Recently, a picture of a young man washing his bride's feet at their wedding reception has taken the Catholic Internet world by storm. As a graduate of Franciscan University, this is not an uncommon practice at weddings. In fact, I wrote about one washing of the feet moment at my friend's wedding three years ago (for Catholic Exchange). Below is the article resurrected again.
No one seems to bat an eyelash at the often sensationalized garter fetching and tossing that occurs at most weddings. I've seen my Franciscan University friends terrified by the insistence of DJs in torturing unsuspecting bouquet-catchers. Yet at a friend's recent wedding, the cries of confusion and discomfort were uttered at a completely different practice -- the groom's washing of the bride's feet.
As the groom explained to the guests the significance of his desire to wash his bride’s feet, the fellow theology of the body enthusiasts in the room smiled with understanding. Yet an older man behind me insisted on cracking jokes about the event.
“He should use ice water so she screams,” he said with a chuckle.
“Well, she’s a priss,” he remarked about the bride, who I can assure you is anything but.
“Hey, he forgot the soap,” he cracked in reference to the simple practice of pouring water over her feet, followed by a gentle kiss of the feet and drying with a towel.
The silence and reverence in the room was all that suppressed me from turning around to explain to the gentleman that his remarks were unwarranted and unwanted.
Later in the day a few of my fellow bridesmaids discussed the incident. We concluded that the negative comments were made out of discomfort. He may have never been presented with such an example of self-sacrificial love. Consequently he handled his proximity by joking in order to shield his eyes from the brightness.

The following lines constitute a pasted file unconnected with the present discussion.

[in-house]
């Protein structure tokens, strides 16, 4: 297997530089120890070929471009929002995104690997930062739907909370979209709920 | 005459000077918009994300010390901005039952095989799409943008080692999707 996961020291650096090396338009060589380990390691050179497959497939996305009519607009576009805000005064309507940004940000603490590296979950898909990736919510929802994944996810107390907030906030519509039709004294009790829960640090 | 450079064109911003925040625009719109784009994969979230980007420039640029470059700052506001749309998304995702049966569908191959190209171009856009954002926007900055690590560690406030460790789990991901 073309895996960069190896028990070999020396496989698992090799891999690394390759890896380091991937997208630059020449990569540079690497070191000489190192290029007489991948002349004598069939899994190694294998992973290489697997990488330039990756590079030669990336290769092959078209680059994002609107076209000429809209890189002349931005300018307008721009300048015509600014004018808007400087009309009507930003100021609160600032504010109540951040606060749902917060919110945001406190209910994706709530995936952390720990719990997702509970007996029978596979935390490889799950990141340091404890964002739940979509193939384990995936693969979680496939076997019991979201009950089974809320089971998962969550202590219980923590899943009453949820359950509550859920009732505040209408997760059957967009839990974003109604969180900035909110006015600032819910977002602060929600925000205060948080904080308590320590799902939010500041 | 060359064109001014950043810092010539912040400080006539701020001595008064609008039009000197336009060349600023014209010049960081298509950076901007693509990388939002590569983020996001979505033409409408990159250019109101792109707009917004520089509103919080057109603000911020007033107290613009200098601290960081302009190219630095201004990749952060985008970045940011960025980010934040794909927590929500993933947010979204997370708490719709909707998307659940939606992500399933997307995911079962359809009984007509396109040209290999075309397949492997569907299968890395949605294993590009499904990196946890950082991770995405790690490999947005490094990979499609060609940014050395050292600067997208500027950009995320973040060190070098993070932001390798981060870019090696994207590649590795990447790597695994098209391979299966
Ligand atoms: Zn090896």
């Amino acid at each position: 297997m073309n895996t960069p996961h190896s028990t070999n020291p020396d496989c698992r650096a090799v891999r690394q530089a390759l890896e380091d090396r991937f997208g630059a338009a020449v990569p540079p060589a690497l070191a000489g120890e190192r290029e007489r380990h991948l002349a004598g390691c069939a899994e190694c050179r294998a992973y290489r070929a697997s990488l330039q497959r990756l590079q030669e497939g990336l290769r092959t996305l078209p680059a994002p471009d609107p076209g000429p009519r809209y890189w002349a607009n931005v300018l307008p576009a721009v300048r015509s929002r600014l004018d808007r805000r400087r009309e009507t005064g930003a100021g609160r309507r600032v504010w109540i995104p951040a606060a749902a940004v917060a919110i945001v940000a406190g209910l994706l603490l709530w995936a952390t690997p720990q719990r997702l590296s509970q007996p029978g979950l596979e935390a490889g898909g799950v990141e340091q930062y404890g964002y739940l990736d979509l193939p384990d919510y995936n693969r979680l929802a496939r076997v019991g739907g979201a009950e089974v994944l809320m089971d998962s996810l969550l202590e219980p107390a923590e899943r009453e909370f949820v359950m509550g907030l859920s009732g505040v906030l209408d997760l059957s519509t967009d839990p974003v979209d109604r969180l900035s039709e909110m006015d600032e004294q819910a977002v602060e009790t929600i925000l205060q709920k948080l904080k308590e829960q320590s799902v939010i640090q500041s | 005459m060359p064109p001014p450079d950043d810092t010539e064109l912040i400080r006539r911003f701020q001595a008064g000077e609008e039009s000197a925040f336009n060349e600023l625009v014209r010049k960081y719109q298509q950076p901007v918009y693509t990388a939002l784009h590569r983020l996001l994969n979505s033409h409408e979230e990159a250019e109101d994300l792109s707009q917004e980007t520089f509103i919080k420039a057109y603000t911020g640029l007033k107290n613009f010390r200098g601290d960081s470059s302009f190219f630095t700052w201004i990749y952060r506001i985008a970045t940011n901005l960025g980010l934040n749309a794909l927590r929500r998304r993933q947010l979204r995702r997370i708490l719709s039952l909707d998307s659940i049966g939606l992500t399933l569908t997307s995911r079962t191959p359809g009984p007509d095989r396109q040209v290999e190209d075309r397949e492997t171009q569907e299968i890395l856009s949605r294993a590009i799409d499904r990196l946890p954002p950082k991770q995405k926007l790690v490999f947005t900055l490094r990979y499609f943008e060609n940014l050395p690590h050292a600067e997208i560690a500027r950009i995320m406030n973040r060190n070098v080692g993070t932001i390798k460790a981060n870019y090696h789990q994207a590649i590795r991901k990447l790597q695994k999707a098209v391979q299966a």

One bridesmaid astutely noted that it was wonderful to see that although the couple had only been married a matter of hours, they were already serving as a countercultural witness to the world of Christ’s love for the Church.
Countless couples who have been married for decades fail to see the significance of their marriage as an icon of God’s love to the world. Yet here was a newly married couple who understood the gravity of their vows and were able to serve as witnesses without even being aware of the situation.
Certainly they knew that by the groom washing his bride’s feet, some guests might have been privy to a new explanation of the love of service in marriage. Like most moments of our life, however, they were unaware at the time of the actual comments from the uncomfortable gentleman.
And so it will be for the rest of their marriage. And so it should be for your marriage – serving as a living icon to the world. Those who see you in church, or pass by you in aisle 10 of the grocery store, or who work with you, should be reminded by your physical presence, your wedding ring, your affection to one another, that God loves each of us so much that He gave totally, freely, faithfully and fruitfully in a gift of Himself to humanity.
Part of the meaning of the vows you uttered – perhaps 50 days ago or 50 years ago – was to live that witness of life and love every moment of your married life. Perhaps you will be unaware when individuals are affected by that witness, but certainly God will allow your love to be an example to friends and strangers alike. Those moments may come when you least expect them, but they will come.
This doesn’t leave those of us who are single off the hook. We have an obligation to pray for married couples to continue in God’s grace to be able to live as unique witnesses of the great love of God for His people.
It’s a tall order, and it can’t be done without God’s grace, a strong prayer life and a willingness to be rooted in Christ.
We can all be part of that mission, though in different ways. Individually, we are all called to witness to God’s love, but there is a unique way in which married couples do this.
John Paul II always says it best: “The spousal relationship that unites the spouses, husband and wife, must – according to the author of Ephesians – help us to understand the love that unites the Christ with the Church, the reciprocal love of Christ and the Church in which the eternal divine plan of man’s salvation is realized” (TOB 90:2).
He continues, “[…] marriage corresponds to the vocation of Christians only when it mirrors the love that Christ, the Bridegroom, gives to the Church, his Bride, and which the Church (in likeness to the wife who is ‘subject,’ and thus completely given) seeks to give back to Christ in return.”
It’s amazing how such profound truths can be glimpsed through something so simple as washing feet.